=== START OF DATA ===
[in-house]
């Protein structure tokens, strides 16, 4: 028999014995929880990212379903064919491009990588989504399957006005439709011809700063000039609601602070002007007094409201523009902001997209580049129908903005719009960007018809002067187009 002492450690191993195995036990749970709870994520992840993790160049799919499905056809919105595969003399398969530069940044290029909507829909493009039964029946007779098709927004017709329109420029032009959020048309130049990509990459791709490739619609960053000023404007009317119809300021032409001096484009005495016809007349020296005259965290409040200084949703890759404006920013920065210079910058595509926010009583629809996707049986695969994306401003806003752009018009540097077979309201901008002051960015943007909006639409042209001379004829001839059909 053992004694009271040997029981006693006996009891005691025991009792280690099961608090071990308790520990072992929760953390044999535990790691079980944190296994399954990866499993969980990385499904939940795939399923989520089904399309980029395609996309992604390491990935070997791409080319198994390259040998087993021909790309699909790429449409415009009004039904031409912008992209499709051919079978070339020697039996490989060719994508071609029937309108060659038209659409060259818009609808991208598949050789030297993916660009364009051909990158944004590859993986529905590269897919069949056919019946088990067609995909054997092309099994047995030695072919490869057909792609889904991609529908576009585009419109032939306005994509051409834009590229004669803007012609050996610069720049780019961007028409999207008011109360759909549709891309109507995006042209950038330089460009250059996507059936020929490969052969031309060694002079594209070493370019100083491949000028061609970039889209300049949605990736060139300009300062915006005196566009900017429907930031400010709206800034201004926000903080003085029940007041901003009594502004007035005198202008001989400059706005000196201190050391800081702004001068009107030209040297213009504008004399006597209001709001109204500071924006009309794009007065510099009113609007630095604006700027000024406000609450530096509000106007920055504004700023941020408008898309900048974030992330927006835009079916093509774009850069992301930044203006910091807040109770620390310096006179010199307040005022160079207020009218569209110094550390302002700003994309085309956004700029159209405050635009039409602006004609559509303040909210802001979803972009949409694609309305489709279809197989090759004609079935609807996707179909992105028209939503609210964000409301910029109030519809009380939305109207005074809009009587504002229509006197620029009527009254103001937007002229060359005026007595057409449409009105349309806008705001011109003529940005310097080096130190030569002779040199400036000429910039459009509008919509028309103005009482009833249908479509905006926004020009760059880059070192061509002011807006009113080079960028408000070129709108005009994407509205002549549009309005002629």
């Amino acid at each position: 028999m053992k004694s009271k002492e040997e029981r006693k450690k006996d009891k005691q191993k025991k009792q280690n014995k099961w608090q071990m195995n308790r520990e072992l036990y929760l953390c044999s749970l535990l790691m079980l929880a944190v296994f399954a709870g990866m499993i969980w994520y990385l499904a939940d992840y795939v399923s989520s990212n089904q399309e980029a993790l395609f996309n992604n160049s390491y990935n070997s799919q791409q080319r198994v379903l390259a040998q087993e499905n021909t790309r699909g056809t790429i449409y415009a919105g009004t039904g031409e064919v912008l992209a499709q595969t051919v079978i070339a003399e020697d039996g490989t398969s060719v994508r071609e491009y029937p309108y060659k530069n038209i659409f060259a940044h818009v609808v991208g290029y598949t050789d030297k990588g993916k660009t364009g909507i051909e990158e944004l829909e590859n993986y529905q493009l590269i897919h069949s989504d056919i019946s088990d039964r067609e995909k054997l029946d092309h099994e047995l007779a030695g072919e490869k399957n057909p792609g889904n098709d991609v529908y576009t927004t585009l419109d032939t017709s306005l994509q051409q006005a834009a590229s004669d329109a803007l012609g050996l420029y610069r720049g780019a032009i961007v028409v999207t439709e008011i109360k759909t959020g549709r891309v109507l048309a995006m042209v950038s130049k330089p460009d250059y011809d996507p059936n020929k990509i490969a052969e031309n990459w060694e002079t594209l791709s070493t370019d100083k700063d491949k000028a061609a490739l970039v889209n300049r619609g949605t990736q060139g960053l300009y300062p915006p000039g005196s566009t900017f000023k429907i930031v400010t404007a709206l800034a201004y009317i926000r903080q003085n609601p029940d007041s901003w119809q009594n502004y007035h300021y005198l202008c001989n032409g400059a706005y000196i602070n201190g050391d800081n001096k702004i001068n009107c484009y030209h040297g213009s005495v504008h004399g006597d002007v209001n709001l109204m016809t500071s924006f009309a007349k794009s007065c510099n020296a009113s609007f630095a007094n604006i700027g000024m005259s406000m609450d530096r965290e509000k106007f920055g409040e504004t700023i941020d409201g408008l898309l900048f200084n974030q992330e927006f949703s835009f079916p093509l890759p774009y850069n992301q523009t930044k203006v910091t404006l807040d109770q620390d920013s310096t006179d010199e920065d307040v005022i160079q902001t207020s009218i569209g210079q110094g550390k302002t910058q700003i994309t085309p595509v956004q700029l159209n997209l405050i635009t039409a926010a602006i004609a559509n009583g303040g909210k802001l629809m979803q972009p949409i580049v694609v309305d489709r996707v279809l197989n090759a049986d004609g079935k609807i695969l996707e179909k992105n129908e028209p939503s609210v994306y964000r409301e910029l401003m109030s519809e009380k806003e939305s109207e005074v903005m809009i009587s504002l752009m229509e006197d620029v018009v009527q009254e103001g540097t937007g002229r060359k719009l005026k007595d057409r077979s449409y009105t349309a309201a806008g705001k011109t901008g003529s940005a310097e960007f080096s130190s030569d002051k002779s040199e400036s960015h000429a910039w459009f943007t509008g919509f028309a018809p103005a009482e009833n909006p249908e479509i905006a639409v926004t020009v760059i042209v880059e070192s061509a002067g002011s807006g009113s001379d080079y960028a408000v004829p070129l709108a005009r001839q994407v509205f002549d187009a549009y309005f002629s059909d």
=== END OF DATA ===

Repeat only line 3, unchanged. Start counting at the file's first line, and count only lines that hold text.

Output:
């Amino acid at each position: 028999m053992k004694s009271k002492e040997e029981r006693k450690k006996d009891k005691q191993k025991k009792q280690n014995k099961w608090q071990m195995n308790r520990e072992l036990y929760l953390c044999s749970l535990l790691m079980l929880a944190v296994f399954a709870g990866m499993i969980w994520y990385l499904a939940d992840y795939v399923s989520s990212n089904q399309e980029a993790l395609f996309n992604n160049s390491y990935n070997s799919q791409q080319r198994v379903l390259a040998q087993e499905n021909t790309r699909g056809t790429i449409y415009a919105g009004t039904g031409e064919v912008l992209a499709q595969t051919v079978i070339a003399e020697d039996g490989t398969s060719v994508r071609e491009y029937p309108y060659k530069n038209i659409f060259a940044h818009v609808v991208g290029y598949t050789d030297k990588g993916k660009t364009g909507i051909e990158e944004l829909e590859n993986y529905q493009l590269i897919h069949s989504d056919i019946s088990d039964r067609e995909k054997l029946d092309h099994e047995l007779a030695g072919e490869k399957n057909p792609g889904n098709d991609v529908y576009t927004t585009l419109d032939t017709s306005l994509q051409q006005a834009a590229s004669d329109a803007l012609g050996l420029y610069r720049g780019a032009i961007v028409v999207t439709e008011i109360k759909t959020g549709r891309v109507l048309a995006m042209v950038s130049k330089p460009d250059y011809d996507p059936n020929k990509i490969a052969e031309n990459w060694e002079t594209l791709s070493t370019d100083k700063d491949k000028a061609a490739l970039v889209n300049r619609g949605t990736q060139g960053l300009y300062p915006p000039g005196s566009t900017f000023k429907i930031v400010t404007a709206l800034a201004y009317i926000r903080q003085n609601p029940d007041s901003w119809q009594n502004y007035h300021y005198l202008c001989n032409g400059a706005y000196i602070n201190g050391d800081n001096k702004i001068n009107c484009y030209h040297g213009s005495v504008h004399g006597d002007v209001n709001l109204m016809t500071s924006f009309a007349k794009s007065c510099n020296a009113s609007f630095a007094n604006i700027g000024m005259s406000m609450d530096r965290e509000k106007f920055g409040e504004t700023i941020d409201g408008l898309l900048f200084n974030q992330e927006f949703s835009f079916p093509l890759p774009y850069n992301q523009t930044k203006v910091t404006l807040d109770q620390d920013s310096t006179d010199e920065d307040v005022i160079q902001t207020s009218i569209g210079q110094g550390k302002t910058q700003i994309t085309p595509v956004q700029l159209n997209l405050i635009t039409a926010a602006i004609a559509n009583g303040g909210k802001l629809m979803q972009p949409i580049v694609v309305d489709r996707v279809l197989n090759a049986d004609g079935k609807i695969l996707e179909k992105n129908e028209p939503s609210v994306y964000r409301e910029l401003m109030s519809e009380k806003e939305s109207e005074v903005m809009i009587s504002l752009m229509e006197d620029v018009v009527q009254e103001g540097t937007g002229r060359k719009l005026k007595d057409r077979s449409y009105t349309a309201a806008g705001k011109t901008g003529s940005a310097e960007f080096s130190s030569d002051k002779s040199e400036s960015h000429a910039w459009f943007t509008g919509f028309a018809p103005a009482e009833n909006p249908e479509i905006a639409v926004t020009v760059i042209v880059e070192s061509a002067g002011s807006g009113s001379d080079y960028a408000v004829p070129l709108a005009r001839q994407v509205f002549d187009a549009y309005f002629s059909d």